Profits, Response.OutputStream)
     End Sub
    
     Sub DrawDemoGraph(ByVal Title As String, _
               ByVal aX As ArrayList, ByVal aY As ArrayList, _
    ByVal Target As Stream)
    
          Const ColWidth As Integer = 60, _
               ColSpace As Integer = 25, _
               MaxHeight As Integer = 400, _
               HeightSpace As Integer = 25, _
               XLegendSpace As Integer = 30, _
               TitleSpace As Integer = 50
       
         Dim MaxWidth As Integer = (ColWidth + ColSpace) _
                 * aX.Count + ColSpace, _
               MaxColHeight As Integer = 0, _
               TotalHeight As Integer = _
                 MaxHeight + XLegendSpace + TitleSpace
    
          Dim objBitmap As Bitmap = _
               New Bitmap(MaxWidth, TotalHeight)
            Dim objGraphics As Graphics = _
               Graphics.FromImage(objBitmap)
    
         objGraphics.FillRectangle(New SolidBrush(Color.White),_
                0, 0, MaxWidth, TotalHeight)
         objGraphics.FillRectangle(New SolidBrush(Color.Ivory),_
                0, 0, MaxWidth, MaxHeight)
    
         ' find the maximum value
         Dim iValue As Integer
         For Each iValue In aY
             If iValue > MaxColHeight Then _
               MaxColHeight = iValue
         Next
    
         Dim BarX As Integer = ColSpace, _
               CurrentHeight As Integer
         Dim objBrush As SolidBrush = New SolidBrush(Color.Navy)
         Dim fontLegend As Font = New Font("Arial", 11), _
               fontValues As Font = New Font("Arial", 8), _
    fontTitle As Font = New Font("Arial", 24)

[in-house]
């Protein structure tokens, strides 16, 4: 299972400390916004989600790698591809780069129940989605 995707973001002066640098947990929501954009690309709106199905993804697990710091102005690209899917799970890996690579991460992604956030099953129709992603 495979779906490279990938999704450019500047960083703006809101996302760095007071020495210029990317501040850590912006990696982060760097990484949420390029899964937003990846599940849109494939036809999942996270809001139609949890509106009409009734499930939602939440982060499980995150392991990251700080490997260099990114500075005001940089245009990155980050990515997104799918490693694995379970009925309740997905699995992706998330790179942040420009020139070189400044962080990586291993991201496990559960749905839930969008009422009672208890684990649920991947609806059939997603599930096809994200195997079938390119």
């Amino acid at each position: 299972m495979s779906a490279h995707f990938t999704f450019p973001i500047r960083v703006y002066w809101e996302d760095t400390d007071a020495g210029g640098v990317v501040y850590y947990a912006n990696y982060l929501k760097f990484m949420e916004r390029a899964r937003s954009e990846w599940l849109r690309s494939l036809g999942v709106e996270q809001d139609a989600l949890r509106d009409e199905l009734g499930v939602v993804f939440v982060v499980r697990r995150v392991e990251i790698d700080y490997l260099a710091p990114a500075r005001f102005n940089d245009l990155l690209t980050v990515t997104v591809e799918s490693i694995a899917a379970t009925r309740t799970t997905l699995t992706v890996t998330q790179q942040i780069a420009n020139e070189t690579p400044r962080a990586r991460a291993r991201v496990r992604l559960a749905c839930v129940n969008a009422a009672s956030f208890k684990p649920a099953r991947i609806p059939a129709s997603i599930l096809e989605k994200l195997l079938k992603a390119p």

' loop through and draw each bar
         Dim iLoop As Integer
         For iLoop = 0 To aX.Count - 1
             CurrentHeight = (Convert.ToDouble(aY(iLoop)) _
               / Convert.ToDouble(MaxColHeight)) * _
                Convert.ToDouble(MaxHeight - HeightSpace)
    
             objGraphics.FillRectangle(objBrush, BarX, _
               MaxHeight - CurrentHeight, ColWidth, _
               CurrentHeight)
             objGraphics.DrawString(aX(iLoop), fontLegend, _
               objBrush, BarX, MaxHeight)
             objGraphics.DrawString(String.Format("{0:#,###}", _
               aY(iLoop)), fontValues, objBrush, BarX, _
                MaxHeight - CurrentHeight - 15)
    
             BarX += (ColSpace + ColWidth)
         Next
    
         objGraphics.DrawString(Title, fontTitle, objBrush, 0,_
                MaxHeight + XLegendSpace)
    
         objBitmap.Save(Target, ImageFormat.Gif)
         objGraphics.Dispose()
         objBitmap.Dispose()
    End Sub
    
    Figure 3. The DrawDemoGraph function does the work of generating the bars for your graph and rendering the image with the basic functionality of the System.Drawing namespace provided by the .NET Framework. You can leverage the built-in libraries to create your own complex custom images.

  5. Make apps responsive: Stay on the client side

    Creating a great-looking interface is only part of the battle. Even the best-looking applications will fail to gain acceptance if the interface is slow and unresponsive.

    One approach to increasing the responsiveness of your application is performing as much as possible with client-side JavaScript instead of using server-side events. Client-side JavaScript's ability to work without the need for a round trip back to the server gives the user an instant response and removes overhead from both the network and Web servers. Some controls, such as the required field validator, generate JavaScript for up-level browsers automatically. Other controls, such as the custom validator, require you to write some JavaScript to perform their functionality on the client side (see Figure 4). Many advanced ICP controls expose a large section of their API in both server-side and client-side events.

    
    function MyFunction(this_ref, Row, Column, Value, RowLabel,_
               ColumnLabel)
    {
       //Row         - [int]     Row of data item
       //Column      - [int]     Column of data item